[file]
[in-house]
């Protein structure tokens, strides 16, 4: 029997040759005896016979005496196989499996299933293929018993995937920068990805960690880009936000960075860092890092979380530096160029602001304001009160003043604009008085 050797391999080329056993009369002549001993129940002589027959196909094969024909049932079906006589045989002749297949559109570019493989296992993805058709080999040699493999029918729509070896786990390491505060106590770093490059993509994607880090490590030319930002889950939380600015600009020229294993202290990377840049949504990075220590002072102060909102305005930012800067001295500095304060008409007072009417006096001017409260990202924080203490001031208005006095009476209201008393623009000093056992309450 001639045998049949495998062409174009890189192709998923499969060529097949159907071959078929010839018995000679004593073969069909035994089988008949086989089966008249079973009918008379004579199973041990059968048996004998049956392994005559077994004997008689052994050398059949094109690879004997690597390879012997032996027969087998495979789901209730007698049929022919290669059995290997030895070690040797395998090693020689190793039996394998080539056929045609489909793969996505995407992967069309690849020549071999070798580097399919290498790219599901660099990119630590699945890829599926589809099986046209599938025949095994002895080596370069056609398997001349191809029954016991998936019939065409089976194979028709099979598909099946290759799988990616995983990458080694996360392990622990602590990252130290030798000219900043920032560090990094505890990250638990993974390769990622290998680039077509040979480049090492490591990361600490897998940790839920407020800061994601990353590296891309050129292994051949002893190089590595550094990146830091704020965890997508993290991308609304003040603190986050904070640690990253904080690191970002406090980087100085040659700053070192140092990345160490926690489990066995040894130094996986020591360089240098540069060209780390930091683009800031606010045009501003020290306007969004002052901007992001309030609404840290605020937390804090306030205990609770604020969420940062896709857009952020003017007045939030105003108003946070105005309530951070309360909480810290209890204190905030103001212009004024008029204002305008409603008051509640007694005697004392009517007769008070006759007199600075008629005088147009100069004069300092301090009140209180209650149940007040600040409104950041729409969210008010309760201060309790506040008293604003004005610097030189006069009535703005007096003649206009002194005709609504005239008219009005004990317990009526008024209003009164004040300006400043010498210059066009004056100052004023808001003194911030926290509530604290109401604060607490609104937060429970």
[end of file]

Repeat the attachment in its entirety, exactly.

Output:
[in-house]
């Protein structure tokens, strides 16, 4: 029997040759005896016979005496196989499996299933293929018993995937920068990805960690880009936000960075860092890092979380530096160029602001304001009160003043604009008085 050797391999080329056993009369002549001993129940002589027959196909094969024909049932079906006589045989002749297949559109570019493989296992993805058709080999040699493999029918729509070896786990390491505060106590770093490059993509994607880090490590030319930002889950939380600015600009020229294993202290990377840049949504990075220590002072102060909102305005930012800067001295500095304060008409007072009417006096001017409260990202924080203490001031208005006095009476209201008393623009000093056992309450 001639045998049949495998062409174009890189192709998923499969060529097949159907071959078929010839018995000679004593073969069909035994089988008949086989089966008249079973009918008379004579199973041990059968048996004998049956392994005559077994004997008689052994050398059949094109690879004997690597390879012997032996027969087998495979789901209730007698049929022919290669059995290997030895070690040797395998090693020689190793039996394998080539056929045609489909793969996505995407992967069309690849020549071999070798580097399919290498790219599901660099990119630590699945890829599926589809099986046209599938025949095994002895080596370069056609398997001349191809029954016991998936019939065409089976194979028709099979598909099946290759799988990616995983990458080694996360392990622990602590990252130290030798000219900043920032560090990094505890990250638990993974390769990622290998680039077509040979480049090492490591990361600490897998940790839920407020800061994601990353590296891309050129292994051949002893190089590595550094990146830091704020965890997508993290991308609304003040603190986050904070640690990253904080690191970002406090980087100085040659700053070192140092990345160490926690489990066995040894130094996986020591360089240098540069060209780390930091683009800031606010045009501003020290306007969004002052901007992001309030609404840290605020937390804090306030205990609770604020969420940062896709857009952020003017007045939030105003108003946070105005309530951070309360909480810290209890204190905030103001212009004024008029204002305008409603008051509640007694005697004392009517007769008070006759007199600075008629005088147009100069004069300092301090009140209180209650149940007040600040409104950041729409969210008010309760201060309790506040008293604003004005610097030189006069009535703005007096003649206009002194005709609504005239008219009005004990317990009526008024209003009164004040300006400043010498210059066009004056100052004023808001003194911030926290509530604290109401604060607490609104937060429970």